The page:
The cause of most cases of Parkinson's disease, a neurodegenerative disorder, is not known, but in a few families that show clear inheritance of the disease, a mutation in one of three genes results in symptoms. Shimura et al. (p. 263; see the Perspective by Haass and Kahle) show that the products of two of those genes, parkin and α-synuclein, functionally interact in the cell. Parkin, a ubiquitin ligase that tags other proteins for degradation, favors a substrate that is a p21 isoform of α-synuclein. When mutated, parkin cannot bind to or add ubiquitin to the synuclein isoform, and so the isoform builds up in the cell. The authors suggest that this overabundance of synuclein isoform causes the Parkinsonian degeneration.

  7. Squeezing Superconductivity into Boron

    Although theory has suggested that boron should superconduct at high pressure, conductivity measurements are difficult to make at very high pressures and cryogenic temperatures. Eremets et al. (p. 272; see the Perspective by Geballe) show that boron does indeed transform into a superconductor with a transition temperature of 6 K at a pressure of 175 gigapascals and 11.2 K at 250 gigapascals. A phase transition that changes the bonding in boron might accompany the onset of the superconducting transition.

    CREDIT: EREMETS ET AL.
  8. Sending Messenger RNA Messages

    Certain plant viruses propagate their infection via the intercellular transport of the viral RNA molecule. Kim et al. (p. 287) now show that endogenous messenger RNA (mRNA) molecules in noninfected plants not only travel between cells, but also may execute their developmental functions in cells far removed from those in which the RNAs were transcribed. Grafts between tomato plants with normal and mutant leaf shapes show that mRNA from the mutated gene responsible for the altered leaf shape can travel from the mutant graft stock into the wild-type graft scion and alter leaf shape in the otherwise genotypically wild-type scion. The promotion of mRNA from intracellular to intercellular information conduit complicates views of developmental regulation.

  9. Cryptic Damage

    Injury to the gastrointestinal (GI) tract limits the use of radiation for the treatment of cancer. According to the prevailing hypothesis, this so-called “GI syndrome” arises because radiation therapy directly damages the epithelial stem cells within the intestinal crypts of Lieberkühn and causes their clonogenic death. Paris et al. (p. 293; see the Perspective by Folkman and Camphausen) argue that the actual target of radiation damage is the intestinal microvascular endothelial cells. Using mouse models, they found that pharmacological inhibition of GI endothelial apoptosis prevented radiation-induced crypt damage, organ failure, and GI death. Thus, it may be possible to reduce radiation damage to the bowel by administering endothelial survival factors such as basic fibroblast growth factor.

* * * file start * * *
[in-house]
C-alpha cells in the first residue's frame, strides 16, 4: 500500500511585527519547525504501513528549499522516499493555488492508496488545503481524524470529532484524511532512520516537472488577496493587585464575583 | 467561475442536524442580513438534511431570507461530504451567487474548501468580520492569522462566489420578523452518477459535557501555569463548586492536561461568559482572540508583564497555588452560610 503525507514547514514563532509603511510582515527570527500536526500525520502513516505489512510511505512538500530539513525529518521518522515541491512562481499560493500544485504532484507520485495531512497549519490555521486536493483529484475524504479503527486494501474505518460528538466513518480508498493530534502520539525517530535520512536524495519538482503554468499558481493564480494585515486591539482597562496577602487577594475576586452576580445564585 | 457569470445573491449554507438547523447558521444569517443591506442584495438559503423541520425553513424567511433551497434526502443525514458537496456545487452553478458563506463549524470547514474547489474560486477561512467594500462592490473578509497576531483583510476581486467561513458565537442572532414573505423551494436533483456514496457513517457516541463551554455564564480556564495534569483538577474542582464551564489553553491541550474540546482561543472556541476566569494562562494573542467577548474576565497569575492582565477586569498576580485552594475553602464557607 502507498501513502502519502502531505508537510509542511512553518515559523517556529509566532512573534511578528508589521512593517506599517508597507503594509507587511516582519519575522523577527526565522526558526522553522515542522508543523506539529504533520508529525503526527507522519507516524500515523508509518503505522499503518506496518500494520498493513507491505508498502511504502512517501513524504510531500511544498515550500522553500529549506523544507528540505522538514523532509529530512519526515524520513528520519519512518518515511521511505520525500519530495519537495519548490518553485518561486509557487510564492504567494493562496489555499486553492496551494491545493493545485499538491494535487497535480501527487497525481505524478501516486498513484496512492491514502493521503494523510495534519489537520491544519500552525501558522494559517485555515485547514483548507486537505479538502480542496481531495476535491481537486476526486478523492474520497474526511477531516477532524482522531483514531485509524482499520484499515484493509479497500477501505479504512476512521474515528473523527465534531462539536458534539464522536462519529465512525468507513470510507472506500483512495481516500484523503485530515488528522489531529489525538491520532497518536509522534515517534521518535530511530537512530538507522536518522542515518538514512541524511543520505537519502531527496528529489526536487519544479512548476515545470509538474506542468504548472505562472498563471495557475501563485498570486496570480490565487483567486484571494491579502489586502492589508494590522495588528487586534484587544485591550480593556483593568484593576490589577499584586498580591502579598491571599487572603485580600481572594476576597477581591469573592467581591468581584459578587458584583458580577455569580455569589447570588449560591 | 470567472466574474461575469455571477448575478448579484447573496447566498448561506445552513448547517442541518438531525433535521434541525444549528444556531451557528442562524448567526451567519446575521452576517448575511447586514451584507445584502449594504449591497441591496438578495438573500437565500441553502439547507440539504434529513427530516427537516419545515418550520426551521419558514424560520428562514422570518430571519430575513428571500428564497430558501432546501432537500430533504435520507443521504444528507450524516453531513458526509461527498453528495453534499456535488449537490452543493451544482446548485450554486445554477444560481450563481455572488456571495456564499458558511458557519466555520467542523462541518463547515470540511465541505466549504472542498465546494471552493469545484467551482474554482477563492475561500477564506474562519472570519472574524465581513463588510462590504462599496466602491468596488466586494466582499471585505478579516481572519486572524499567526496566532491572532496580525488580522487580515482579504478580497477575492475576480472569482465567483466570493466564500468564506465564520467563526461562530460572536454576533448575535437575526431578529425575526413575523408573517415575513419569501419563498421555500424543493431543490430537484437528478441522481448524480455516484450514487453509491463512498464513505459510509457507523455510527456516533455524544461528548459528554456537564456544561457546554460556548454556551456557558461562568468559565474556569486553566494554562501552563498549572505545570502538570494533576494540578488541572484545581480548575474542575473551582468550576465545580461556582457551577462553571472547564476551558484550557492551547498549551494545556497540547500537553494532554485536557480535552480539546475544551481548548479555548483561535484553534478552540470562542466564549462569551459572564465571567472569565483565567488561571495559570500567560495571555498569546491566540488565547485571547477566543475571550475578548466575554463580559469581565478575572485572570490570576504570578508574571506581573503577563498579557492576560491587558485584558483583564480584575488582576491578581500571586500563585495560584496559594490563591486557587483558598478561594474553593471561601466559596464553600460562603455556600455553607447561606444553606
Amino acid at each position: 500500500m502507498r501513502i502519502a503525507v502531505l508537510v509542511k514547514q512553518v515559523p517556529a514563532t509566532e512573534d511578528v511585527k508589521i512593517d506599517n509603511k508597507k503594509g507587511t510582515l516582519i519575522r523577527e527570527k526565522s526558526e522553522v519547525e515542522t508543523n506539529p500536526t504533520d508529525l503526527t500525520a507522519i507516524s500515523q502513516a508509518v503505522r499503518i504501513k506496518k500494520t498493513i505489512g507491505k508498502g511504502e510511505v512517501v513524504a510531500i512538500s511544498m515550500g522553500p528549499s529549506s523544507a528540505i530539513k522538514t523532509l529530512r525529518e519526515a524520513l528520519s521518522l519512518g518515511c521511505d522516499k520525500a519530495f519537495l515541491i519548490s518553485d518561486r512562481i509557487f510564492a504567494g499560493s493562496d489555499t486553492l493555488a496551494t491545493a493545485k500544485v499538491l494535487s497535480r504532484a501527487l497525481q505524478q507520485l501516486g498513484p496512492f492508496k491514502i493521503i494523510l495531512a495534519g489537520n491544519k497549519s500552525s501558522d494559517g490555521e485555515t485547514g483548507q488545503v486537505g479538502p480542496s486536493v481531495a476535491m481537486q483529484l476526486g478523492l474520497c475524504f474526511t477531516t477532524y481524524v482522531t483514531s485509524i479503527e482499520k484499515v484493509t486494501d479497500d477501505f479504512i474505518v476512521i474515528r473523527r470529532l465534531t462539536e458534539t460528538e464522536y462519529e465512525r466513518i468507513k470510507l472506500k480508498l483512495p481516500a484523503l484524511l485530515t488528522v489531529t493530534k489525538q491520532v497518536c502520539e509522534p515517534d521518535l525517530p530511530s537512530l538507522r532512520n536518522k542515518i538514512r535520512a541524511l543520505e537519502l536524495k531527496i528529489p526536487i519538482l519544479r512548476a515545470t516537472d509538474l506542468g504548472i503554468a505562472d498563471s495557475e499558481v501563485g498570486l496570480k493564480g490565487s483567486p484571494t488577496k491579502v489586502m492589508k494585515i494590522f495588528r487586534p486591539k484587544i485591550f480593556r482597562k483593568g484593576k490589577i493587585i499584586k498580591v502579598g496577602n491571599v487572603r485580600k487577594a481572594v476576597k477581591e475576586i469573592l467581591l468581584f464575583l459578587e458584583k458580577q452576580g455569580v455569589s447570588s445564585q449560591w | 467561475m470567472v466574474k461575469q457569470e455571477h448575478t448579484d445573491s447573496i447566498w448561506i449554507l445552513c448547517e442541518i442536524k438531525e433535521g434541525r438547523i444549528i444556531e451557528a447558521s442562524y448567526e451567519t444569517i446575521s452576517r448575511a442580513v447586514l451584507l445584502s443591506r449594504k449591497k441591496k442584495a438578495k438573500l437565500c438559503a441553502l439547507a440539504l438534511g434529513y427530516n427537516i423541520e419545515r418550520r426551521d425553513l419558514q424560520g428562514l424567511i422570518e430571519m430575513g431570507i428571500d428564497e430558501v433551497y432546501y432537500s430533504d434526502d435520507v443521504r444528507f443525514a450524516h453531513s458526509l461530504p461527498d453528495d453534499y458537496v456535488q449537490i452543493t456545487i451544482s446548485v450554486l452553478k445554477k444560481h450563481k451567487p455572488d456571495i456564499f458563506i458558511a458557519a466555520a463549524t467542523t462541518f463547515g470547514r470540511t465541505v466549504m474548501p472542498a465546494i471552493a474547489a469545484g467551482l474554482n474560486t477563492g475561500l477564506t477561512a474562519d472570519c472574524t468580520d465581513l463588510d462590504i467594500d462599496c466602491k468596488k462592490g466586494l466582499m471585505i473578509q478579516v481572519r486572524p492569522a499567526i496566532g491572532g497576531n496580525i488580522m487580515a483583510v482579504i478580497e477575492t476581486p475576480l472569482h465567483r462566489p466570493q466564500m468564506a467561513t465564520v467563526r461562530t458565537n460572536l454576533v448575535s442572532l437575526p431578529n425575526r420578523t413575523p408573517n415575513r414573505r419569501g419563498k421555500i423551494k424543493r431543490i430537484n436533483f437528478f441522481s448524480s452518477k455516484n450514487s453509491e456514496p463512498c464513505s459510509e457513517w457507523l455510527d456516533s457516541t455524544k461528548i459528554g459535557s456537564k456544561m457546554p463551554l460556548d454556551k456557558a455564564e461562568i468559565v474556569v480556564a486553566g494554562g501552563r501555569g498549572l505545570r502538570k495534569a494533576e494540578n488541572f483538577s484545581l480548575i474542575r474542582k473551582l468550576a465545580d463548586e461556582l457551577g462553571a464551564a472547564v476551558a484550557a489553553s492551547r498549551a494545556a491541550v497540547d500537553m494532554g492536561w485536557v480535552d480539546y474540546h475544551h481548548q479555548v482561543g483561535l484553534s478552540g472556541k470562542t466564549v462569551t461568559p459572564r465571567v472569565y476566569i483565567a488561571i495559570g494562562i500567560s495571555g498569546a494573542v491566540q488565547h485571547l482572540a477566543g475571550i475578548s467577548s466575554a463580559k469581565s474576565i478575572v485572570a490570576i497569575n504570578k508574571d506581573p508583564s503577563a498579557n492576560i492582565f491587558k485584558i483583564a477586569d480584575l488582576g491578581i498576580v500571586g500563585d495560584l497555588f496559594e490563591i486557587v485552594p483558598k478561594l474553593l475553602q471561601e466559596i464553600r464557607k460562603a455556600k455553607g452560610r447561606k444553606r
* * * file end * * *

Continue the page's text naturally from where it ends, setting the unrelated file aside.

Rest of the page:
10. Divergent Interferon Signaling

    Two tools used by the immune system to fight viruses and bacteria are the interferons IFNα/β and IFNγ. These cytokines induce the transcription of antiviral and antibacterial response genes via the recruitment of signal transducer and activator of transcription (STAT)-1 proteins. In a study of a naturally occurring mutations, Dupuis et al. (p. 300) show that STAT-1 may direct immunity to viruses and bacteria through distinct pathways. A mutation that diminished phosphorylation of a specific tyrosine residue acted in a dominant-negative fashion to prevent the nuclear translocation of homotypic STAT-1 transcriptional complexes. In turn, this mutation correlated with a severe impairment of immune responses of individuals carrying the mutation to nonvirulent forms of mycobacteria. Remarkably, the same mutation did not affect viral immune responses and correlated with relatively normal nuclear translocation of a second heterotrimeric complex involving STAT-1.

  11. Viruses Get Nervous